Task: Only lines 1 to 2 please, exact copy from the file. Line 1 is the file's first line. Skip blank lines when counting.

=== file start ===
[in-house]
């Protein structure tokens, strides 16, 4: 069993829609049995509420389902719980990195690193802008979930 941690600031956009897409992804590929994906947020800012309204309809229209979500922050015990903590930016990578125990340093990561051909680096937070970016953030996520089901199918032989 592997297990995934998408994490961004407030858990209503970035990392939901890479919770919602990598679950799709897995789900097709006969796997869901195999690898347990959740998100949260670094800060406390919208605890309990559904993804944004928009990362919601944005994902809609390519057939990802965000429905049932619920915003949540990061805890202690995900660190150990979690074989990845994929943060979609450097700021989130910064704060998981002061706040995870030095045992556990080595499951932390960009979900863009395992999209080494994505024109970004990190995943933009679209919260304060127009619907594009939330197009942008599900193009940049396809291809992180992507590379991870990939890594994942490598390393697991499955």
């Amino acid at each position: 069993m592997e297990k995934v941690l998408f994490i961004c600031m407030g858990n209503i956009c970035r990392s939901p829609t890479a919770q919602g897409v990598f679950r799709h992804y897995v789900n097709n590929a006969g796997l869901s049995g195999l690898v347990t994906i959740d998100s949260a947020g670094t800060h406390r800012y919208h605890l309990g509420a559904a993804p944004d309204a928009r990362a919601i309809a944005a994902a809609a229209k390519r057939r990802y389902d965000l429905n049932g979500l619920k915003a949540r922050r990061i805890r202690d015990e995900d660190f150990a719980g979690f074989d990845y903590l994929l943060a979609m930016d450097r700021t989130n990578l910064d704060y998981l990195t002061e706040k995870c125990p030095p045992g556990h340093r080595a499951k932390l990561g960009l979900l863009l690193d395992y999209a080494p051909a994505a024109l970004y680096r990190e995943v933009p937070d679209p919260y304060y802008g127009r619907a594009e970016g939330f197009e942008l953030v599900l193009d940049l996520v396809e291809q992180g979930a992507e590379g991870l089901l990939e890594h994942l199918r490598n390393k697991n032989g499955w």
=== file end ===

[in-house]
């Protein structure tokens, strides 16, 4: 069993829609049995509420389902719980990195690193802008979930 941690600031956009897409992804590929994906947020800012309204309809229209979500922050015990903590930016990578125990340093990561051909680096937070970016953030996520089901199918032989 592997297990995934998408994490961004407030858990209503970035990392939901890479919770919602990598679950799709897995789900097709006969796997869901195999690898347990959740998100949260670094800060406390919208605890309990559904993804944004928009990362919601944005994902809609390519057939990802965000429905049932619920915003949540990061805890202690995900660190150990979690074989990845994929943060979609450097700021989130910064704060998981002061706040995870030095045992556990080595499951932390960009979900863009395992999209080494994505024109970004990190995943933009679209919260304060127009619907594009939330197009942008599900193009940049396809291809992180992507590379991870990939890594994942490598390393697991499955």